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sorry for this noob question... let's say we have :

class TestMe
 attr_reader :array

 def initialize
   @array = (1..10).to_a
 end

end

it is then possible to do :

>> a = TestMe.new
=> #<TestMe:0x00000005567228 @x=[1, 2, 3, 4, 5, 6, 7, 8, 9, 10]>
>> a.array.map! &:to_s
=> ["1", "2", "3", "4", "5", "6", "7", "8", "9", "10"]
>> a.array
=> ["1", "2", "3", "4", "5", "6", "7", "8", "9", "10"]
  • this clearly goes against encapsulation, doesn'it ?
  • is there any way to quickly protect the array variable from being changed ?
  • ... or do i need to implement a deep-copy reader every time my instance variable has "destructive" methods ?

EDIT i read somewhere it is "bad OO" to expose an array instance variable. If it's true, why ?

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2  
I think your original question answers your seconds question about why exposing array instance variable is not that good. –  KL-7 Feb 13 '12 at 11:32
    
@KL-7 : Totally :D –  m_x Feb 13 '12 at 13:49
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6 Answers 6

up vote 8 down vote accepted

You cannot do much with attr_reader, because attr_reader :array generates the following code:

def array; @array; end

If you don't want to expose array instance, you can return Enumerator of this array (external iterator). Enumerator is a good iterator abstraction and does not allow you to modify original array.

def array; @array.to_enum; end

What good for encapsulation and what not depends on the abstraction your class presents. Generally this is not good for encapsulation to expose internal state of an object, including internal array. You may want to expose some methods that operate on the @array instead of exposing @array (or even its iterator) itself. Sometimes this is fine to expose array - always look at the abstraction your class presents.

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many valid answers, but i chose yours because of your explanation on OO. "internal state of an object" made it clear to me... i'm self-taught so i still have a hard time wrapping my head around these concepts. Thanks. –  m_x Feb 13 '12 at 13:56
    
+1, I like the idea of calling to_enum on the array. –  Michael Kohl Feb 13 '12 at 15:29
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How about returning a copy of the original array from getter:

class TestMe

  attr_writer :array

  def initialize
    @array = (1..10).to_a
  end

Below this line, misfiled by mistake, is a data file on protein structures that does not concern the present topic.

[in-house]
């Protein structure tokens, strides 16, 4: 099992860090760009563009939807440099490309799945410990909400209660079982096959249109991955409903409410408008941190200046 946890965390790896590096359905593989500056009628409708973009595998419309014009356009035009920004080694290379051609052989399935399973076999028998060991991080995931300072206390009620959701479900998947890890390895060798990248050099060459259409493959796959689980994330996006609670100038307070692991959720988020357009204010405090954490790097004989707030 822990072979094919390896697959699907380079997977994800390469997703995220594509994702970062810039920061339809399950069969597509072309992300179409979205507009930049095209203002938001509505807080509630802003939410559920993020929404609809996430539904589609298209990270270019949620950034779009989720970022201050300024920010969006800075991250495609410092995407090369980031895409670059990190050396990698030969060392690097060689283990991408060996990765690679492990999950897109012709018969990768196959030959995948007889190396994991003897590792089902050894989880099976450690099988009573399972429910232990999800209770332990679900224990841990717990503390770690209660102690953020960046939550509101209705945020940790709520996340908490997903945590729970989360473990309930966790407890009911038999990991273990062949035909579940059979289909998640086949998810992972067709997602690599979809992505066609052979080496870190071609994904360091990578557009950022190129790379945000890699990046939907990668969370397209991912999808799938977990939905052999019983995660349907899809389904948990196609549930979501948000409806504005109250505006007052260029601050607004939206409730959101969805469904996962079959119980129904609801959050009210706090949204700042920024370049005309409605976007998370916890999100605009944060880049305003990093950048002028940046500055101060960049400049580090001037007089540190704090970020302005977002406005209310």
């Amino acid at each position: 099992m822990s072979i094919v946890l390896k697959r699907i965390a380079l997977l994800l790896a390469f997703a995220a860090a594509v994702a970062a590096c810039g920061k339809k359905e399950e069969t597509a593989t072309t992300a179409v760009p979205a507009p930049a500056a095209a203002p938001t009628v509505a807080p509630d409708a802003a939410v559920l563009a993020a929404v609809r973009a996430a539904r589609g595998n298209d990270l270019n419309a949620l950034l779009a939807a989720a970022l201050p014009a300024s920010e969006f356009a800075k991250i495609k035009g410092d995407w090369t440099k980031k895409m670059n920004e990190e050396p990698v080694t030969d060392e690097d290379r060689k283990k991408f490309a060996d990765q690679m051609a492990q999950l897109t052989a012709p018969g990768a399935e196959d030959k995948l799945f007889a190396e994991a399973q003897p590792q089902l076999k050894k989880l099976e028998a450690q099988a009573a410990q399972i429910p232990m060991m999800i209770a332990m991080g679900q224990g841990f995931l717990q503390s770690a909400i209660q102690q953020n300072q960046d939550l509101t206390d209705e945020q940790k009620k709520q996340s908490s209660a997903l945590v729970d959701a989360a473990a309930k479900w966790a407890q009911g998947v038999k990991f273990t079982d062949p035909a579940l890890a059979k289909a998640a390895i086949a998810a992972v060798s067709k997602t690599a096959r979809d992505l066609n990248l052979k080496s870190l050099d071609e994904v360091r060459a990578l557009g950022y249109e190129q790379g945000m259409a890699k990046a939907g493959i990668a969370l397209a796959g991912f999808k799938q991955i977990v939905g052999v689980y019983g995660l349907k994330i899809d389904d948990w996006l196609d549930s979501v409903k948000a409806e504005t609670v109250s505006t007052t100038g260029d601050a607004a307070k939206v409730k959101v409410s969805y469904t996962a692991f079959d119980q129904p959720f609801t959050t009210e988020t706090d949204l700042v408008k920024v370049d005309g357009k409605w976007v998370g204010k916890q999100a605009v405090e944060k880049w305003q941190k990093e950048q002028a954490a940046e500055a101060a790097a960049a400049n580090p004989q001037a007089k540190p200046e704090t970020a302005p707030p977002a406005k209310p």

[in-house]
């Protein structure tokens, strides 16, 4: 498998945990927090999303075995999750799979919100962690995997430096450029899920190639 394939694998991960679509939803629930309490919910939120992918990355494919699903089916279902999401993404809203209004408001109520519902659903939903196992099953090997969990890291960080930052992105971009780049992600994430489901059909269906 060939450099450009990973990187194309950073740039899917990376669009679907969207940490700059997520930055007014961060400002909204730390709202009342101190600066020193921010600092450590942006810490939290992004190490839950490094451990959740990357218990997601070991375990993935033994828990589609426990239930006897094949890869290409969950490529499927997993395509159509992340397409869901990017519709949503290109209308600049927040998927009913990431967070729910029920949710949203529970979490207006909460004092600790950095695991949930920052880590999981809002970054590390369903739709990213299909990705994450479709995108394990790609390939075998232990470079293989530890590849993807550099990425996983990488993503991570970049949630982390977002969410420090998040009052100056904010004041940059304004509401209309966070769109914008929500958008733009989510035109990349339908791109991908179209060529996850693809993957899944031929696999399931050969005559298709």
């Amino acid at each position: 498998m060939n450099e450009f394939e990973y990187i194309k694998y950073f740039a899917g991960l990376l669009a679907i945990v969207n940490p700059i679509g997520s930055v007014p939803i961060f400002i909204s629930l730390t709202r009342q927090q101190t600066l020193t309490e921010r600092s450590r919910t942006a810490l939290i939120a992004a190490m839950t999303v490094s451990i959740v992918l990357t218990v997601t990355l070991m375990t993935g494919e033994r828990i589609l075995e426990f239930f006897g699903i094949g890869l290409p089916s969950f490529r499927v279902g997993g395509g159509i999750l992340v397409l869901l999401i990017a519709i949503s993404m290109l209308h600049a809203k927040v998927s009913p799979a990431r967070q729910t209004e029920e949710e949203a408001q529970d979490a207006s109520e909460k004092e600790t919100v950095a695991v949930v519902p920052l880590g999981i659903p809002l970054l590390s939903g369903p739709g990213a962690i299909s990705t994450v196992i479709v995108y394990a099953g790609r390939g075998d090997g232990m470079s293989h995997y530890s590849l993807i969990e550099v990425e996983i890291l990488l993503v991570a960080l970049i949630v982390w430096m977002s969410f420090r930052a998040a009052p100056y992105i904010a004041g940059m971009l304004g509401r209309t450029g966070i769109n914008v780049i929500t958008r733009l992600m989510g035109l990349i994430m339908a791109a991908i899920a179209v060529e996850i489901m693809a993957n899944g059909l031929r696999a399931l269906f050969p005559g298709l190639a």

def array
    @array.dup
  end

end

In that case you can't directly modify original array but with attribute writer you can replace it with the new one (if you need).

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Any instance can become immutable by calling freeze on it:

class TestMe
 attr_reader :array

 def initialize
   @array = (1..10).to_a
   @array.freeze
 end
end

a = TestMe.new
a.array << 11
# Error: can't modify frozen array
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mmm... perhaps i have not been clear enough. What if i want my array to still be mutable, but only through a writer and not through the reader ? –  m_x Feb 13 '12 at 11:02
2  
@m_x Then don't use attr_reader and define custom getters and setters. –  Michael Kohl Feb 13 '12 at 11:30
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If you want the array to remain mutable, but not when returned through the reader, then don't return the array, but just a wrapper which exposes "safe" methods.

require 'forwardable'
class SafeArray
  extend Forwardable
  def initialize(array); @array = array; end
  # add the other methods you want to expose to the following line
  def_delegators :@array, :size, :each, :[], :map
end

class TestMe
  def initialize
    @array = (1..10).to_a
  end
  def array
    @wrapper ||= SafeArray.new(@array)
  end
end
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This is against encapsulation, but we can solve the problem by properly tuning the getter method of that attribute.

class TestMe

 def initialize
   @array = (1..10).to_a
 end

 def array
   Array.new(@array)
 end

end
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You encapsulate by creating a method with the same name as your instance variable but make it end with equals sign. In your example that would be:

def array=
..
end

In that method you do whatever it is that you want to do before assigning new values to the array

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